Here are the links to two video clips from the recent CGS Show at Wadebridge provided by Charles Francis which show Jim Gardiner and our Magnolia exhibits and the Caerhays Michelia stand.
Michael has decided to call his new Michelia hybrid ‘White Phantom’ and an application for registration will go off shortly to Magnolia Society International.
Honey bees out and about foraging.
To Burncoose gardens to do a rhododendron promotional video.
Pieris japonica Taiwanensis Group looking good on the drive.
The splendid (ex Trewithen) form of Rhododendron macabeanum.
Alongside it a Rhododendron sinogrande not yet fully out.
Rhododendron kesangiae just emerging.
Staphylea holocarpa ‘Rosea’.
Magnolia ‘Honey Tulip’ just coming out rather early.
Rhododendron ‘Snow Lady’ some way off its best.
Rhododendron ‘Endsleigh Pink’
Rhododendron williamsianum x martinianum- it has never had a registered name.
A totally different and very elderly form of Rhododendron sinogrande on the drive with near white flowers.
2022 – CHW
White bluebells in a bluebell clump.
A large gathering for Lord Falmouth’s funeral yesterday in the cathedral (George was 102) with a few Boscawens due to enter the show at the Savill Garden on Saturday. We will still be tied up with trenches.
Badly frosted Gunnera manicata below the Kennels. As ever the bottom of Old Park has caught what little frost we have had this week. Elsewhere in the country everyone is moaning.
Unfrosted nearby however is the first flowering of Jaimie’s latest cross. Magnolia ‘Atlas’ x Magnolia sargentiana (pure species). M. sargentiana has flowered only once in 40 years and this was used as the pollen parent for this cross in 2009. You can see the elongated tepals of M. sargentiana but overall the flower is darker in colour than I would have expected from a M. ‘Atlas’ seed parent. It may yet fade. Five flowers in bud, nearly out and one more frosted.
More of the newly planted Amelanchier collection have their first flowers:
Amelanchier ‘Jenny Belle’
Amelanchier laevis ‘Snow Cloud’ (‘Majestic’)
Amelanchier grandiflora ‘Robin Hill’
Amelanchier ‘La Paloma’ F.C.C. – large flowers and large clusters.
Amelanchier laevis ‘Snow Flakes’
Amelanchier asiatica (1978-2124 H.A.) with very different leaves and flowers.
Amelanchier laevis ‘R. J. Hilton’ – pink in bud
Amelanchier alnifolia ‘Pumila’
Frosted Magnolia ‘Golden Cup’.
Dogshit on sticks!
However Magnolia pseodokobus ‘Kubishimodoki’, a little higher up the bank, is untouched by the frost.
The trench to the café for the waterpipe and three-phase electric supply to the café is now fully dug on the castle front.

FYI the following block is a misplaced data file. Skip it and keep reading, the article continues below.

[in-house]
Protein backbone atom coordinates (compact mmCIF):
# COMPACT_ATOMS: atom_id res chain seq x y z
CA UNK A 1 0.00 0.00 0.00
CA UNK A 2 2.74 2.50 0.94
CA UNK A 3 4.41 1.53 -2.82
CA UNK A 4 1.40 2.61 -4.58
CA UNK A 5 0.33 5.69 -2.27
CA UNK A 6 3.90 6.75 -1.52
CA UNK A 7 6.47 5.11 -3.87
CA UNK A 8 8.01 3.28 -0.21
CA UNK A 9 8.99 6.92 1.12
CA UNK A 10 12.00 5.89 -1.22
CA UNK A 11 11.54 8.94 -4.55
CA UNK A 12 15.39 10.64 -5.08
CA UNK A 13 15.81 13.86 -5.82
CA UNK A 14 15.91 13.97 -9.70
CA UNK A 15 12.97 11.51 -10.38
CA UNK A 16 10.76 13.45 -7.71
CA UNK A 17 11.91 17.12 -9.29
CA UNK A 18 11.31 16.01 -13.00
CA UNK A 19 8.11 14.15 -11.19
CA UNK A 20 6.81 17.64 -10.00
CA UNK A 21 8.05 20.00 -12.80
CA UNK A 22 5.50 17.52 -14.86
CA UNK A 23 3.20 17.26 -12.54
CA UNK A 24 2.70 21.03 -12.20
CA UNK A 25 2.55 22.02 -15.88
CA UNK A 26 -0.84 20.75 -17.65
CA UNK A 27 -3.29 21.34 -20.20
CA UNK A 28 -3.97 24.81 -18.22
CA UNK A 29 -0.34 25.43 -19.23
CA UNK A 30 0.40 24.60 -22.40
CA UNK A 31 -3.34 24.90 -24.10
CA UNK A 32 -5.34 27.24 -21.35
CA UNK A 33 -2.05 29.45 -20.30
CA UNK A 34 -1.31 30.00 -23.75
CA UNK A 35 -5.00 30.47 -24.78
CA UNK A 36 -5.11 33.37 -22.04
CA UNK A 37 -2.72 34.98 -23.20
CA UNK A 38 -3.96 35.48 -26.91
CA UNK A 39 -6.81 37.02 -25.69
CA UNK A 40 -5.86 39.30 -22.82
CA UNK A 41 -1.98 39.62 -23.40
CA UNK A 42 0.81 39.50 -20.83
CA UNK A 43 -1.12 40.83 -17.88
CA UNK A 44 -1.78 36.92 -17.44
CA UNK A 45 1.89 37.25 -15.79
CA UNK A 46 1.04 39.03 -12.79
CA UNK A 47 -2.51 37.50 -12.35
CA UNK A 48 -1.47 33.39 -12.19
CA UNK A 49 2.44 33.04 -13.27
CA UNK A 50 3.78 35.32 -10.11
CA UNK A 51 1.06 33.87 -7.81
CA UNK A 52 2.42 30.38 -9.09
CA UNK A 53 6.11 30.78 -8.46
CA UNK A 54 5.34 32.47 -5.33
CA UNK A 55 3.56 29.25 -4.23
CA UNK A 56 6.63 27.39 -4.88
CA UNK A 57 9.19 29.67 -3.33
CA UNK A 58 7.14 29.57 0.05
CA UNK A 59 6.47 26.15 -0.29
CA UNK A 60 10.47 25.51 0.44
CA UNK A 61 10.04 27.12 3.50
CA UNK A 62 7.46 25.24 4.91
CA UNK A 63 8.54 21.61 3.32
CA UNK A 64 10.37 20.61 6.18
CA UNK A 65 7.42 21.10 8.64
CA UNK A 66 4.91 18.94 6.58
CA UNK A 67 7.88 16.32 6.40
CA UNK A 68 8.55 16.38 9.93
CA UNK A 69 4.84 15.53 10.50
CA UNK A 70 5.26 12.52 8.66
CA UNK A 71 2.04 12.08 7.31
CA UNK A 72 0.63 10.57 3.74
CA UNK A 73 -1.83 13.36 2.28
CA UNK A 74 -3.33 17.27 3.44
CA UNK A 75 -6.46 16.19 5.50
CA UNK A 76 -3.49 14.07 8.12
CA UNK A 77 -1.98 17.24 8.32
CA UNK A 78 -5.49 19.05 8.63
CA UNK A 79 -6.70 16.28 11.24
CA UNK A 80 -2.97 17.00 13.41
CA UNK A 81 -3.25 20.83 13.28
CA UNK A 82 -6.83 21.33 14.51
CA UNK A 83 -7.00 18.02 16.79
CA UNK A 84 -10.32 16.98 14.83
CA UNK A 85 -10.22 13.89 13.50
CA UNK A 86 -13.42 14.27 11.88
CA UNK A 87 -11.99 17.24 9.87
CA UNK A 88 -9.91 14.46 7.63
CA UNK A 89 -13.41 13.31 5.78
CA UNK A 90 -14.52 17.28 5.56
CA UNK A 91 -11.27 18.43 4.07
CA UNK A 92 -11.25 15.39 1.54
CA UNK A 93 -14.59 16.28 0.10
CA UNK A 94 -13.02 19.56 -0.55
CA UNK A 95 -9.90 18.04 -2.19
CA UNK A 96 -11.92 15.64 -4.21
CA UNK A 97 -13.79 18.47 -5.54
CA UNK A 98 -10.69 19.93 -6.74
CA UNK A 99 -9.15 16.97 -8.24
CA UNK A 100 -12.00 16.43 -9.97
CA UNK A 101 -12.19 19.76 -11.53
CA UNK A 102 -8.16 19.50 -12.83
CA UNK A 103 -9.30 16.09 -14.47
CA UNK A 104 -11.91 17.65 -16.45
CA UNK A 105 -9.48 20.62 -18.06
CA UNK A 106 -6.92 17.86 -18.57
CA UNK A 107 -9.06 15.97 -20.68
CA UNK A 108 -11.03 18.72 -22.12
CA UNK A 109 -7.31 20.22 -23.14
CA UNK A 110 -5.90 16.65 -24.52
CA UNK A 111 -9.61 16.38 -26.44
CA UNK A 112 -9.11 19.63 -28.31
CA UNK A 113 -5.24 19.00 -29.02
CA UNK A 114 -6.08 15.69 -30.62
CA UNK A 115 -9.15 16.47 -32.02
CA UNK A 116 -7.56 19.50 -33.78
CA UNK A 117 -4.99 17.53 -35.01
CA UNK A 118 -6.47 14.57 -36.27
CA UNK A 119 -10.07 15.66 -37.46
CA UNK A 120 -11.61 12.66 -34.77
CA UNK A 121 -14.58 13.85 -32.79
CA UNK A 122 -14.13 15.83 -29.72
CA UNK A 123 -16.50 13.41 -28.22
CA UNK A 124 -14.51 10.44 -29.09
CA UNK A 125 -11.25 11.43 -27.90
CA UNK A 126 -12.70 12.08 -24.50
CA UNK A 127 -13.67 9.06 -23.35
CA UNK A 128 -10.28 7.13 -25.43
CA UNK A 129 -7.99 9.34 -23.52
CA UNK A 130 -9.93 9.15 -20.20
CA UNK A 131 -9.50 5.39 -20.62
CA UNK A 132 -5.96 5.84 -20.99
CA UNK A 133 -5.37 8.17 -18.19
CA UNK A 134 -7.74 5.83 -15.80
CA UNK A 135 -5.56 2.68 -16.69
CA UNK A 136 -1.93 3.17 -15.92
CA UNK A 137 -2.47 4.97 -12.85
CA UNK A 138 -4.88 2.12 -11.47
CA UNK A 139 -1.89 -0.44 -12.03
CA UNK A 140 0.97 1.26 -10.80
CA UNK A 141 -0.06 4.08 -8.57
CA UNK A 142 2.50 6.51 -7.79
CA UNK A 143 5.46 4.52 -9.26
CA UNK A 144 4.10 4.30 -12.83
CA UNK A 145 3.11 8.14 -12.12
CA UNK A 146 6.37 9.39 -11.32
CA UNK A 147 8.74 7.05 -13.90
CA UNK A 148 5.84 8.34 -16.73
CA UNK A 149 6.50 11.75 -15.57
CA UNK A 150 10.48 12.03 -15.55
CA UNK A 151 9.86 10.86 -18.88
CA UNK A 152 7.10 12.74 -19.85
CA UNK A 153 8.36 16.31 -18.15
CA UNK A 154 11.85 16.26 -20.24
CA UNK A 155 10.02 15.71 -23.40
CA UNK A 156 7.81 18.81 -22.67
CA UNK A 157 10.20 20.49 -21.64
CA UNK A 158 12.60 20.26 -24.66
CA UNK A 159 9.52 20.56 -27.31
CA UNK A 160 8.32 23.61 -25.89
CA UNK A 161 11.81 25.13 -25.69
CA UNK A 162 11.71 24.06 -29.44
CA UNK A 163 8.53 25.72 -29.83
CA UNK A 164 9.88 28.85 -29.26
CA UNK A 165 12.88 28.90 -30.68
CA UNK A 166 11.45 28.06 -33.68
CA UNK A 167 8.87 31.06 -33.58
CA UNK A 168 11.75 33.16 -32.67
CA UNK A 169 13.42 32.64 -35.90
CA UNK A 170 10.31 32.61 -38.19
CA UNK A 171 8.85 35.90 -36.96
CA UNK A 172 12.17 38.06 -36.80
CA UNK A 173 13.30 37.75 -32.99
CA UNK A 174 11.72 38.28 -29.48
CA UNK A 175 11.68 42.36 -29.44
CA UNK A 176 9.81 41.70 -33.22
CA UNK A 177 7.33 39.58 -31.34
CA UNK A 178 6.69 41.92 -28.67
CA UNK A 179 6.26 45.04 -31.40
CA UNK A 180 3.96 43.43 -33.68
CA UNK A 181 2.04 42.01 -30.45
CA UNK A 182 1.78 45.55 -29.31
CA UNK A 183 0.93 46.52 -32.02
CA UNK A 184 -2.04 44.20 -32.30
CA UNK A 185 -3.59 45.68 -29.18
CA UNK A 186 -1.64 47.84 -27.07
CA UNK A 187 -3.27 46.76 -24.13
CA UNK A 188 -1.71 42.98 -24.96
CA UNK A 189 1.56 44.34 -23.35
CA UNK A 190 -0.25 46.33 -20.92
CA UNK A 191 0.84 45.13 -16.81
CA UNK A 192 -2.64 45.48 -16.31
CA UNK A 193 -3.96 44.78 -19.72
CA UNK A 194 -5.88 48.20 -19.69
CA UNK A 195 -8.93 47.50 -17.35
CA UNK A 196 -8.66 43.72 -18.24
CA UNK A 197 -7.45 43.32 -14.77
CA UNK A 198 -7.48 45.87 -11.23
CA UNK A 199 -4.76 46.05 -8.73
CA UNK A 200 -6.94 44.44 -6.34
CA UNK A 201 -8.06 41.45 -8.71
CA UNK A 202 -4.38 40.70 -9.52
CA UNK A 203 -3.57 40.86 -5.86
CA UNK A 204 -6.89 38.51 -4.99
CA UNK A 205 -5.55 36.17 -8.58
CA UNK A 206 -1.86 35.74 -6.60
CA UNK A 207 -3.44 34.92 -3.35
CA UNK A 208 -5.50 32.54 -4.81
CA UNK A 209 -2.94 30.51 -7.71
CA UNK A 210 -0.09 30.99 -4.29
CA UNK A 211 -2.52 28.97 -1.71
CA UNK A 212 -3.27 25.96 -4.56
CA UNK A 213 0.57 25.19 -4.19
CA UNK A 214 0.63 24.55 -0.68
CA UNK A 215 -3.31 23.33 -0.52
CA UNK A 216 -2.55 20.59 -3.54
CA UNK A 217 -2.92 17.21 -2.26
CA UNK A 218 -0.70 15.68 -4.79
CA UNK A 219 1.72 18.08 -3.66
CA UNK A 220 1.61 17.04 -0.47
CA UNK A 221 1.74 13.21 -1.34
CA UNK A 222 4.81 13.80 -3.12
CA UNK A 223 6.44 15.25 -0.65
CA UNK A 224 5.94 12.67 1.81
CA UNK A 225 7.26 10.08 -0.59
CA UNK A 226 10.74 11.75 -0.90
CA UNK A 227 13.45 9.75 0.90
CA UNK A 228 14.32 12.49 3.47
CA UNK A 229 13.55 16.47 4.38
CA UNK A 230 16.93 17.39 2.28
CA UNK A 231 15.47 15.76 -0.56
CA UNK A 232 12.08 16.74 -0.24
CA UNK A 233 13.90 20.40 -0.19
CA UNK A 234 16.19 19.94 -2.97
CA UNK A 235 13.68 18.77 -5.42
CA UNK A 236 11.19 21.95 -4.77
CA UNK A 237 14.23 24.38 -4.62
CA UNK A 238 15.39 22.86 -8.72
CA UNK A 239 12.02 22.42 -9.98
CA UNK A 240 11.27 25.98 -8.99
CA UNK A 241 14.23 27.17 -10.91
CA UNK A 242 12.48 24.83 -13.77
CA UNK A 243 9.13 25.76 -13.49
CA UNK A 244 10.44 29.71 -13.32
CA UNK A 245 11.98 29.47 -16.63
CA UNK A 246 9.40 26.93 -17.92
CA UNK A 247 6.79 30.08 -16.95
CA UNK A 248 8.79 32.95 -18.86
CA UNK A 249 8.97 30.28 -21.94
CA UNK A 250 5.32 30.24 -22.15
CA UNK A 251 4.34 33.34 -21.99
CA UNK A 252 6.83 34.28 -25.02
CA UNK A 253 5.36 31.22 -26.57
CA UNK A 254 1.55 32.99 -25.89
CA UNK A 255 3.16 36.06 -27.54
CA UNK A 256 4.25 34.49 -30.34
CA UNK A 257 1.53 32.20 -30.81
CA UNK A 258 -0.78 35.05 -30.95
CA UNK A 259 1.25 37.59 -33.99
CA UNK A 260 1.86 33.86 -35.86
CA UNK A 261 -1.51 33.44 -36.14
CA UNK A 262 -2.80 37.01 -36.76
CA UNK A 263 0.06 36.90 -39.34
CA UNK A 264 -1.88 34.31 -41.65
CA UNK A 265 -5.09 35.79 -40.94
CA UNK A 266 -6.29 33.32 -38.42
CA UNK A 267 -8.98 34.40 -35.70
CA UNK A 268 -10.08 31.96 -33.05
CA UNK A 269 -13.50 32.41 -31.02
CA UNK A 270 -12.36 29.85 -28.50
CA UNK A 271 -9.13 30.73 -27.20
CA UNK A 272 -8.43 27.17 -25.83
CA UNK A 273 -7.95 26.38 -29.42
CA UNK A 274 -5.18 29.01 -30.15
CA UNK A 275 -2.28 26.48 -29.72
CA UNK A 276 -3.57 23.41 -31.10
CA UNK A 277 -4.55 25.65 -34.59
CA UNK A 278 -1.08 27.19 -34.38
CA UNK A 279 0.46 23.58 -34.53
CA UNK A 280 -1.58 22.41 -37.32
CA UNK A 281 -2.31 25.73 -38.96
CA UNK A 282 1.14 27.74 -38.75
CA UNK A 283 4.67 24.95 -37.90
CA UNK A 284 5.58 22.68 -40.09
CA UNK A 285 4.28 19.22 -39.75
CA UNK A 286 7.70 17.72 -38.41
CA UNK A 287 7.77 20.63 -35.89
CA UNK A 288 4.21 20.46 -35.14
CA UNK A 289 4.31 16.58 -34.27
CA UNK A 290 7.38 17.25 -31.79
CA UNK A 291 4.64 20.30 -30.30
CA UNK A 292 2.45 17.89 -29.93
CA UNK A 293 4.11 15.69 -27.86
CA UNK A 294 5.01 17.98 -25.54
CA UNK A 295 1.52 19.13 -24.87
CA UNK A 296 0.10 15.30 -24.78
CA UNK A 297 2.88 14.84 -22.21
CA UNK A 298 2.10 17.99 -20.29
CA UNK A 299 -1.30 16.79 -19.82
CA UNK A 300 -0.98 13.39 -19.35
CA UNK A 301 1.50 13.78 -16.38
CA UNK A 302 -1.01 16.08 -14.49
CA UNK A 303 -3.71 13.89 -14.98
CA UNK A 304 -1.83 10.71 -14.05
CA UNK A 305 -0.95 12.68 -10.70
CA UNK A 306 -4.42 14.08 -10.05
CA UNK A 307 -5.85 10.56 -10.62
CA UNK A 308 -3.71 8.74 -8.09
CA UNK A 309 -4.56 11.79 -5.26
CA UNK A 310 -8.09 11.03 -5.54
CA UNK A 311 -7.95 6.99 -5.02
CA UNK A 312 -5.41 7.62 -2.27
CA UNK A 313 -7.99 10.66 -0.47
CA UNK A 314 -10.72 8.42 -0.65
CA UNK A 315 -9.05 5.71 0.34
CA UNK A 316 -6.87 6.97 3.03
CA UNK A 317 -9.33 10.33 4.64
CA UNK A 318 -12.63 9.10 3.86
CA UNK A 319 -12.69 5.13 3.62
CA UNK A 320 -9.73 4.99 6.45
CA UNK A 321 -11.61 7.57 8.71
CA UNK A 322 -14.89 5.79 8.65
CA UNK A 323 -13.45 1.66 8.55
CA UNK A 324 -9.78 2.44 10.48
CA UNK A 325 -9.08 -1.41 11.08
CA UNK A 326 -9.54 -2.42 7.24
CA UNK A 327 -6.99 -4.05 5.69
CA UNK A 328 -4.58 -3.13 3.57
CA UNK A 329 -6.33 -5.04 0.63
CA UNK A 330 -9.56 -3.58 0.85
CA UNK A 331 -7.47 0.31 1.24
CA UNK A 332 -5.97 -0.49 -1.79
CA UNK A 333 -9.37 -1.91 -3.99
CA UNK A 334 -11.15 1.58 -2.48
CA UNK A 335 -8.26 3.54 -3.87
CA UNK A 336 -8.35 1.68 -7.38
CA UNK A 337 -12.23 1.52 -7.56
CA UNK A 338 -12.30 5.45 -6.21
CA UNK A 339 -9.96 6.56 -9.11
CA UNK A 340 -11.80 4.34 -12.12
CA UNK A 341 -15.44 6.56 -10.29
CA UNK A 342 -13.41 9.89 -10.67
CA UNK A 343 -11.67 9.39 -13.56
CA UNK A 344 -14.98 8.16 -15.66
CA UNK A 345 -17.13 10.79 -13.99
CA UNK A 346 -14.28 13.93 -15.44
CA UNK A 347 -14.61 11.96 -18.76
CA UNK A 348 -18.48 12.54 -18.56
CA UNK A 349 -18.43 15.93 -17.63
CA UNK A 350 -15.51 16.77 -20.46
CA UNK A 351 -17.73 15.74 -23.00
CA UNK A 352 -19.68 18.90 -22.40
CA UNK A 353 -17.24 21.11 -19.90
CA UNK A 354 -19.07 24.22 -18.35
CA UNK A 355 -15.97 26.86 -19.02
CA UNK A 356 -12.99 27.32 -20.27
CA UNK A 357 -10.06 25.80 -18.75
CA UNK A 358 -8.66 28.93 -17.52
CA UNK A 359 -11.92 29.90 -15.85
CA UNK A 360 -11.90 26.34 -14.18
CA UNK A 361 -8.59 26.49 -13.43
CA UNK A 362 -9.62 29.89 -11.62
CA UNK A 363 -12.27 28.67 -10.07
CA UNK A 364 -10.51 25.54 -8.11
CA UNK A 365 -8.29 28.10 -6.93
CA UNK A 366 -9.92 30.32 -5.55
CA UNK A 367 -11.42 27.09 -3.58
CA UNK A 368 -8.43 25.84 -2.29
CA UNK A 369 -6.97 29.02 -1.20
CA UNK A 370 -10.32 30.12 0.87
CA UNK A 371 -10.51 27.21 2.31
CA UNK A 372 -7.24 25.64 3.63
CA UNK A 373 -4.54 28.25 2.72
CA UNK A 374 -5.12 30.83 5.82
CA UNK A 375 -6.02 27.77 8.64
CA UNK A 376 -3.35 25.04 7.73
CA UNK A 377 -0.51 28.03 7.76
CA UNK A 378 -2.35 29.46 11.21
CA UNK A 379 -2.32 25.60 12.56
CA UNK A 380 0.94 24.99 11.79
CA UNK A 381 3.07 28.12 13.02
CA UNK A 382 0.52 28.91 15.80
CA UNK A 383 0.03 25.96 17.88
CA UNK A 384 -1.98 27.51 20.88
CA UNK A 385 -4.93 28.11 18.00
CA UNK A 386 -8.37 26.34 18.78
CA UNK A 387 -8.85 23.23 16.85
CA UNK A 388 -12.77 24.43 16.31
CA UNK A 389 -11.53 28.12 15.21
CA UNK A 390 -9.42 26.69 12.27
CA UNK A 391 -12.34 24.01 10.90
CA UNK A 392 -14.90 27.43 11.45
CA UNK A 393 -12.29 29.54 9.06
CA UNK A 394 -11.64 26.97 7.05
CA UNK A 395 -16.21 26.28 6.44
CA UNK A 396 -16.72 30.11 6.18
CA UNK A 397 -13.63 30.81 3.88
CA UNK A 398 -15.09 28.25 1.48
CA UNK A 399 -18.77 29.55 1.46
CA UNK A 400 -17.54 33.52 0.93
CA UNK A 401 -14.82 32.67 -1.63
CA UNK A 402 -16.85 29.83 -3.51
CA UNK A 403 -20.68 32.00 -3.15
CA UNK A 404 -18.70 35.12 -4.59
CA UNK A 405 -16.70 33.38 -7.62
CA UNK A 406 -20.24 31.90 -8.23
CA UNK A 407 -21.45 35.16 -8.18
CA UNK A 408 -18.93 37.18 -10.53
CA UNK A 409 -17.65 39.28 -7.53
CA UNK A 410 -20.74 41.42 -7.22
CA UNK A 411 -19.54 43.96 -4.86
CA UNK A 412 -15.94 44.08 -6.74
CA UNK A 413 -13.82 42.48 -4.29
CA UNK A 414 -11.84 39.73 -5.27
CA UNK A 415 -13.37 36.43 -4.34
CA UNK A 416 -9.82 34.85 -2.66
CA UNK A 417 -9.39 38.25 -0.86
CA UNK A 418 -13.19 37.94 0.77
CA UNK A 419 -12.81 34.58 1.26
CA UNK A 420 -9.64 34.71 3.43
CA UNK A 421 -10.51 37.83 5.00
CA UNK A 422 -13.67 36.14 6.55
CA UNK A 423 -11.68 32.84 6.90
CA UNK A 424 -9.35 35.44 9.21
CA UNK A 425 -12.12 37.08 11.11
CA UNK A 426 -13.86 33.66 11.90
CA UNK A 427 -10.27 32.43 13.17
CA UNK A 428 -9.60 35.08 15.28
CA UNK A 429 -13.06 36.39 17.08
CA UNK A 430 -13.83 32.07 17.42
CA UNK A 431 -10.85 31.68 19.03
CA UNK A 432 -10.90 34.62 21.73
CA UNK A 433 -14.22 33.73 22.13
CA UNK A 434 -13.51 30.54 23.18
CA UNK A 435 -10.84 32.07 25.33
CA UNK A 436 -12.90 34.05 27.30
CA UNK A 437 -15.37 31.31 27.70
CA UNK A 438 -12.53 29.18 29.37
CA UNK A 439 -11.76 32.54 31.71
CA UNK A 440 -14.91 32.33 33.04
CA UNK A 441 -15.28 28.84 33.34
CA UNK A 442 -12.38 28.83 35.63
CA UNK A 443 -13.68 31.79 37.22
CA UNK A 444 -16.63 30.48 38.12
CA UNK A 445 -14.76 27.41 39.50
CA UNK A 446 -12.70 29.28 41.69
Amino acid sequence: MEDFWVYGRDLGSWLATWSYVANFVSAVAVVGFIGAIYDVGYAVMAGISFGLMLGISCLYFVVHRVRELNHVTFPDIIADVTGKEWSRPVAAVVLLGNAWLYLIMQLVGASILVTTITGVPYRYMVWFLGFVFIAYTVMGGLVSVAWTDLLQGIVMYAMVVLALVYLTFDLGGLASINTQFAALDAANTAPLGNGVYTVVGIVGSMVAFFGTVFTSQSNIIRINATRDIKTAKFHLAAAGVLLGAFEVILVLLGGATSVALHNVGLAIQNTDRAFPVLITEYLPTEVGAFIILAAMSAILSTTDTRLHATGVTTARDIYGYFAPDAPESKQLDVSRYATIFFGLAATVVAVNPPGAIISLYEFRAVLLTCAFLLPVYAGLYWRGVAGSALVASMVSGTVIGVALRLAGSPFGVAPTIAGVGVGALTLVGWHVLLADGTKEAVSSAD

And across the car park in the deep sand. Western Power turn up at 10.30 (two vans) to lay the electric cable in our trench dug at our expense. The cost of the work is £24k without allowing for our staff time or the cost of the digger and Frankie to drive it.
2021 – CHW
Ilex centrochinensis (or possibly Ilex corallina) in flower which I have not noticed before.
Rhododendron edgeworthii x leucaspis at its best.
Aucuba himalaica var. dolichrylla in full flower and quite extraordinary (from Roy Lancaster) by the playhouse. One which Asia should be propagating.
Lindera aggregata just coming into flower.
Phillyrea latifolia in full flower four years on from planting.
Rhododendron monstroseanum full out.
Magnolia veitchii ‘Isca’ above the back yard.
First swallows and house martins seen today at 6pm on a cold evening. About 20 split equally between the two species and feeding gratefully on insects very low to the ground after their enormous journey.
Date of first sightings:
8th April 2020
11th April 2019
11th April 2018
1st April 2017
1st April 2016
2020 – CHW
Do we hear any of the media praising the government for paying out, via county councils and the local rating valuation lists, the £10k and £25k government grants to all small local businesses who have been shut down and qualify (catering, leisure, visitors etc)? Of course not! Quite amazingly these grants are to be paid to millions of businesses on the business rates lists within only 13 days of the chancellor’s announcement. Well done and thank you Boris and Sunak as well as Cornwall county council.Attached is a single page summarising the report by Iain Anderson following the public inquiry in 2002 into the 2001 foot-and-mouth outbreak. Although written to try not to be too rude about Tony Blair and the DEFRA approach to the mass cull and lockdown of the countryside you will find familiar phrases – ‘Confidence gives way to panic’ and ‘Breakdown of trust’. Tourism businesses in the countryside got no specific government help then. Well done Boris, again, for doing so much better now!The ghastly woman on Radio 4’s Today programme continues to bleat and sneer in equal measure thinking this is good journalism.How I missed seeing Magnolia ‘Blushing Belle’ in its full glory yesterday I will never know but Jaimie did not and here ‘she’ is! This is a 2001 US cross between Magnolia ‘Yellow Bird’ and Magnolia ‘Caerhays Belle’. You can see hints of yellow in the bud and in the veining at the bottom of the tepals but not much.
The first climbing rose out in flower by the School Room window.
A hen pheasant laid an egg in a pot containing a Daphne bholua outside the front door early this morning. No wonder they are such hopeless mothers laying randomly like this rather than in a proper nest.
Overwintered young cattle just let out of their sheds into the castle front. If we still had a visitor season they would not be here.
A rather wind battered clump of Ceanothus ‘Trewithen Blue’ starting to come out.
More overnight frost really has cut back the Gunnera manicata by the dog kennels but they will still recover.
The mini digger has made a good job of levelling the top path in Old Park.
The Forestry Commission have asked us to cut off the younger shoots from the base of sweet chestnuts to avoid them getting infected with Phytophthora ramorum and eventually infecting the elderly trees. We are compliant! A Trochodendron araliodes in the background.